Sally Z. Child
Carol H. Raeman
Edwin L. Carstensen
Dept. of Elec. Eng. and the Rochester Ctr. for Biomedical Ultrasound, Univ. of Rochester, Rochester, NY 14627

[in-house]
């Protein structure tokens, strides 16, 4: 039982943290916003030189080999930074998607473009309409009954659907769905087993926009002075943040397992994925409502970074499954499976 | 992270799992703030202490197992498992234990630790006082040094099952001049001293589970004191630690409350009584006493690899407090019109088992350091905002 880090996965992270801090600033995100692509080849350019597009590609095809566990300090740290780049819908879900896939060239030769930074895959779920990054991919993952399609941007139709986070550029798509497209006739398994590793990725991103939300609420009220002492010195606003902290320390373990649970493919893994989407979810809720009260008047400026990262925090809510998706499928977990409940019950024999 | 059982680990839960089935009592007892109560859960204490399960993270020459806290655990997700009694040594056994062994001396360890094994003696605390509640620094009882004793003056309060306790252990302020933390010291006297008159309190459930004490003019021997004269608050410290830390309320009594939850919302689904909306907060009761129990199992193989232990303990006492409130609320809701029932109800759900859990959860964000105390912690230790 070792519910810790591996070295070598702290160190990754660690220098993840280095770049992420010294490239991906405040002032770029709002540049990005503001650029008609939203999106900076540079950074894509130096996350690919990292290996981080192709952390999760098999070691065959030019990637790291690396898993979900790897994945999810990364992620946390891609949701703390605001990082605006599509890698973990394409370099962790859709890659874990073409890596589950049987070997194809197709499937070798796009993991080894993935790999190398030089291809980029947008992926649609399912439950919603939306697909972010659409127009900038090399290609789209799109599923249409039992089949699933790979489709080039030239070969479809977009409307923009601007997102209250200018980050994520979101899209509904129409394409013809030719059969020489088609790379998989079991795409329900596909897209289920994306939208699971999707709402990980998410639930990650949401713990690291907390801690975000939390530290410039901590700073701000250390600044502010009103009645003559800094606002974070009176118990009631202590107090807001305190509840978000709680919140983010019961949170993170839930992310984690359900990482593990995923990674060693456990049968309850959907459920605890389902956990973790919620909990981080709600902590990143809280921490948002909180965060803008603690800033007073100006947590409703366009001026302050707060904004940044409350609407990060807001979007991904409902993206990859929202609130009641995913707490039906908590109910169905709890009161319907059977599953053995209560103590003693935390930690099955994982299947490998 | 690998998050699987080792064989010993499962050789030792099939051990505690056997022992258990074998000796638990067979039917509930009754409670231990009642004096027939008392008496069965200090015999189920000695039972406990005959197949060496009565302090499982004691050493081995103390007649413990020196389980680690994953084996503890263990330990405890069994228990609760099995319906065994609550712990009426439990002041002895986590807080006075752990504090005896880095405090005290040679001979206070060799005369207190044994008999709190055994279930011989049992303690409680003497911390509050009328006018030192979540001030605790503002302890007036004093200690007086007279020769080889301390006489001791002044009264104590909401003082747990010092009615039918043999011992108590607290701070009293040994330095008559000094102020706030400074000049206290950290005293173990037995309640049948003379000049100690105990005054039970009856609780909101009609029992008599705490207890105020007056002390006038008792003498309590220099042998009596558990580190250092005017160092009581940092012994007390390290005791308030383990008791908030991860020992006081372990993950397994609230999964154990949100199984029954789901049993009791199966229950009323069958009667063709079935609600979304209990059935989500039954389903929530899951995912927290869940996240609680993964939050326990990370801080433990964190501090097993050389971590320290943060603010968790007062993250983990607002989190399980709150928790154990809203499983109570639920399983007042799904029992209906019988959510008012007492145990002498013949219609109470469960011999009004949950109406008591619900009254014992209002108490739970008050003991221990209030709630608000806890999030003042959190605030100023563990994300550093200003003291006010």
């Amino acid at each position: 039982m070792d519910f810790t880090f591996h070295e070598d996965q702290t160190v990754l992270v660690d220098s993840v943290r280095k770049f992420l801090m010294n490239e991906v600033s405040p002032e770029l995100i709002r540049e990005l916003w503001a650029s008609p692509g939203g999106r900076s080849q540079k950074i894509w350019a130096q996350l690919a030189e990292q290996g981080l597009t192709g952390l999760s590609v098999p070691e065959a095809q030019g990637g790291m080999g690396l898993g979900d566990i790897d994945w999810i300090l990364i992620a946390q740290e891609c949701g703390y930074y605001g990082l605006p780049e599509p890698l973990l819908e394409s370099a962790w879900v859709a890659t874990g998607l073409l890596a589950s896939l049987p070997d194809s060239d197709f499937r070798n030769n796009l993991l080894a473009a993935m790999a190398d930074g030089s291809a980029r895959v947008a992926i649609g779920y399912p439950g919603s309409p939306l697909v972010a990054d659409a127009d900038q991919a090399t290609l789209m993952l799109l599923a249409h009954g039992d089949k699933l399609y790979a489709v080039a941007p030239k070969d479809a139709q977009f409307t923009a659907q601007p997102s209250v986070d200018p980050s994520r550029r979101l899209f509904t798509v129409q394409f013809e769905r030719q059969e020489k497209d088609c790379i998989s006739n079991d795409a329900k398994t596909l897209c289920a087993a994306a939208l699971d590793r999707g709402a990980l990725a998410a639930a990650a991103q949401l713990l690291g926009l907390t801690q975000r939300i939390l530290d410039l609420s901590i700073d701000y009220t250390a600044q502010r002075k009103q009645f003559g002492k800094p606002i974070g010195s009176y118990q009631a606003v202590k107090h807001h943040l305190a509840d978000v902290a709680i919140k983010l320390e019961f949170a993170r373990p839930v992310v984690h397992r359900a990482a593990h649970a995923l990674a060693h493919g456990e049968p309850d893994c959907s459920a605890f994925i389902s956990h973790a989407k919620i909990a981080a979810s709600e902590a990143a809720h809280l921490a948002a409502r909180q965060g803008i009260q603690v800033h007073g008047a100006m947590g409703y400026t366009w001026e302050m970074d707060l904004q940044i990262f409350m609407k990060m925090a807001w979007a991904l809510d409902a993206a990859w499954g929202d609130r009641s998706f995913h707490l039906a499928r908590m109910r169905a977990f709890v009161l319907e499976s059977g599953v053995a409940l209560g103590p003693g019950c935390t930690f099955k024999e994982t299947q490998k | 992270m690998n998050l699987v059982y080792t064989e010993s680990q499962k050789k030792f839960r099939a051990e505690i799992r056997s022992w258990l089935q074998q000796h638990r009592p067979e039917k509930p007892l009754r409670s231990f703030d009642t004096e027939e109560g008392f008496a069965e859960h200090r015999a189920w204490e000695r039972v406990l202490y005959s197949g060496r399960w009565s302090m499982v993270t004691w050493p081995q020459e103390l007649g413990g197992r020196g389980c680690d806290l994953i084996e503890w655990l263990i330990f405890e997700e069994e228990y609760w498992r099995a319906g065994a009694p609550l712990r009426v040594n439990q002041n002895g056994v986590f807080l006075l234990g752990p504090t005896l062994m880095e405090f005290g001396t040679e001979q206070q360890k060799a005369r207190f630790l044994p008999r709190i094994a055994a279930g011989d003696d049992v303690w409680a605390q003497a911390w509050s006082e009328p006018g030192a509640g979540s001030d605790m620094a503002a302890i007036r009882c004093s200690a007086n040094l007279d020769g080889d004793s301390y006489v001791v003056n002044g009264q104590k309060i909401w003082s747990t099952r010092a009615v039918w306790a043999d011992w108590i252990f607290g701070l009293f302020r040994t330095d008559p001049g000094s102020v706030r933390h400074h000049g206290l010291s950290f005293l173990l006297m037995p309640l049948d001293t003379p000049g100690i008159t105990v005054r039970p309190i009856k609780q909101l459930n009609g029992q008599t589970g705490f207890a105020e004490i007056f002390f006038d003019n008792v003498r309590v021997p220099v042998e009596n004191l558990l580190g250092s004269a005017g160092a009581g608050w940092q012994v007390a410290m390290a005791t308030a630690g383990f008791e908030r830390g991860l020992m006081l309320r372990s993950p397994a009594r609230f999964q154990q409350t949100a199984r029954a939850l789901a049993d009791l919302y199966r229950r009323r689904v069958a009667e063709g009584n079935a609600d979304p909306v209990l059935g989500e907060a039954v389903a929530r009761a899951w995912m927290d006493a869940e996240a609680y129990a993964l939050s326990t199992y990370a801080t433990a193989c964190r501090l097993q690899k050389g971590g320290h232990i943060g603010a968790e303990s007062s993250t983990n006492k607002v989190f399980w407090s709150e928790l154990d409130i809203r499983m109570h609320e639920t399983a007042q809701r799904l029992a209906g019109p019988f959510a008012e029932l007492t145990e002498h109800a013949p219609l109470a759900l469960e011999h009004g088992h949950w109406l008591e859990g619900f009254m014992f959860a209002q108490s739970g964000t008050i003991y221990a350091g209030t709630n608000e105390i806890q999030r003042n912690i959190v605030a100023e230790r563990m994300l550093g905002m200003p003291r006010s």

Lithotripsy has become a common procedure for the treatment of kidney stones. Fields of lithotripters are capable of producing both stone distintegration and damage to soft tissues. Thresholds for biological effects of lithotripter fields include hemorrhage in mammalian lung (~1.5 MPa), kidney (3--5 MPa), and intestine (1--3 MPa), malformations in the chick embryo (<10 MPa), premature ventricular contractions in the frog heart (5--10 MPa), and killing of Drosophila larvae (<1 MPa). Tissues containing gas bodies are particularly susceptible to damage. Pulsed ultrasound can also produce comparable soft-tissue damage and the similarity of threshold pressures for lithotripter and pulsed ultrasound exposures suggests that the same mechanisms may be involved in both phenomena. Cavitation and purely mechanical forces have been investigated as possible mechanisms for these bioeffects.